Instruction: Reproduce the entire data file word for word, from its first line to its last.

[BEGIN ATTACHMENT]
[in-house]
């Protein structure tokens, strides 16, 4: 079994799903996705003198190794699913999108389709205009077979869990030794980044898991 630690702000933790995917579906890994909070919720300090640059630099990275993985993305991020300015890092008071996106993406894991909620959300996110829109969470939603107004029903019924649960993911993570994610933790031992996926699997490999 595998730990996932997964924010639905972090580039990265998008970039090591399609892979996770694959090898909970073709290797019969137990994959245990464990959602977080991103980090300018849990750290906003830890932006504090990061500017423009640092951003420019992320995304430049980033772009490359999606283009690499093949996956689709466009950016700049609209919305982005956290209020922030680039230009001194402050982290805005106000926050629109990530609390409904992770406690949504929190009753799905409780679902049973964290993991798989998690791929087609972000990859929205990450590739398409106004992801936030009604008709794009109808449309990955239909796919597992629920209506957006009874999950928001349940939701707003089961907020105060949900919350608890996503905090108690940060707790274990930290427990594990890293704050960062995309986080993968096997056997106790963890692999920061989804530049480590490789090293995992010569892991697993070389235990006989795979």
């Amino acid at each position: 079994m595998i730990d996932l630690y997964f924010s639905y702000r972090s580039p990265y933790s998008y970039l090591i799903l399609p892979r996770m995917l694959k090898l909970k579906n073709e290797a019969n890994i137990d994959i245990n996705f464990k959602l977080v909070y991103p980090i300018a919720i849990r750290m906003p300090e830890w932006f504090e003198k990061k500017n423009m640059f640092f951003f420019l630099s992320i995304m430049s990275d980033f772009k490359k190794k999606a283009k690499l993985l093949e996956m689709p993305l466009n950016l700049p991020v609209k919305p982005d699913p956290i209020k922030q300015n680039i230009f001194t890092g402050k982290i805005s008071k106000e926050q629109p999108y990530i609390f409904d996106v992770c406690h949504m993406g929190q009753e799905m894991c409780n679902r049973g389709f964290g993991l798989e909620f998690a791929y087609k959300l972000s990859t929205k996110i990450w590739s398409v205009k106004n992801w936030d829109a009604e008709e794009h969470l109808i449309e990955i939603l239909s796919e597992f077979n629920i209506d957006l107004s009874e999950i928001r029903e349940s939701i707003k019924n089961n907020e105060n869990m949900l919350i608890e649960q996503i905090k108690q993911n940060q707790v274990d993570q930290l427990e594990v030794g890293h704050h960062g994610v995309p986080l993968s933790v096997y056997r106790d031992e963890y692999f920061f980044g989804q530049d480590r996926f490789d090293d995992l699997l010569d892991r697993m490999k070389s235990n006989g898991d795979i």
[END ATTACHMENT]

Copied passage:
[in-house]
């Protein structure tokens, strides 16, 4: 079994799903996705003198190794699913999108389709205009077979869990030794980044898991 630690702000933790995917579906890994909070919720300090640059630099990275993985993305991020300015890092008071996106993406894991909620959300996110829109969470939603107004029903019924649960993911993570994610933790031992996926699997490999 595998730990996932997964924010639905972090580039990265998008970039090591399609892979996770694959090898909970073709290797019969137990994959245990464990959602977080991103980090300018849990750290906003830890932006504090990061500017423009640092951003420019992320995304430049980033772009490359999606283009690499093949996956689709466009950016700049609209919305982005956290209020922030680039230009001194402050982290805005106000926050629109990530609390409904992770406690949504929190009753799905409780679902049973964290993991798989998690791929087609972000990859929205990450590739398409106004992801936030009604008709794009109808449309990955239909796919597992629920209506957006009874999950928001349940939701707003089961907020105060949900919350608890996503905090108690940060707790274990930290427990594990890293704050960062995309986080993968096997056997106790963890692999920061989804530049480590490789090293995992010569892991697993070389235990006989795979």
């Amino acid at each position: 079994m595998i730990d996932l630690y997964f924010s639905y702000r972090s580039p990265y933790s998008y970039l090591i799903l399609p892979r996770m995917l694959k090898l909970k579906n073709e290797a019969n890994i137990d994959i245990n996705f464990k959602l977080v909070y991103p980090i300018a919720i849990r750290m906003p300090e830890w932006f504090e003198k990061k500017n423009m640059f640092f951003f420019l630099s992320i995304m430049s990275d980033f772009k490359k190794k999606a283009k690499l993985l093949e996956m689709p993305l466009n950016l700049p991020v609209k919305p982005d699913p956290i209020k922030q300015n680039i230009f001194t890092g402050k982290i805005s008071k106000e926050q629109p999108y990530i609390f409904d996106v992770c406690h949504m993406g929190q009753e799905m894991c409780n679902r049973g389709f964290g993991l798989e909620f998690a791929y087609k959300l972000s990859t929205k996110i990450w590739s398409v205009k106004n992801w936030d829109a009604e008709e794009h969470l109808i449309e990955i939603l239909s796919e597992f077979n629920i209506d957006l107004s009874e999950i928001r029903e349940s939701i707003k019924n089961n907020e105060n869990m949900l919350i608890e649960q996503i905090k108690q993911n940060q707790v274990d993570q930290l427990e594990v030794g890293h704050h960062g994610v995309p986080l993968s933790v096997y056997r106790d031992e963890y692999f920061f980044g989804q530049d480590r996926f490789d090293d995992l699997l010569d892991r697993m490999k070389s235990n006989g898991d795979i």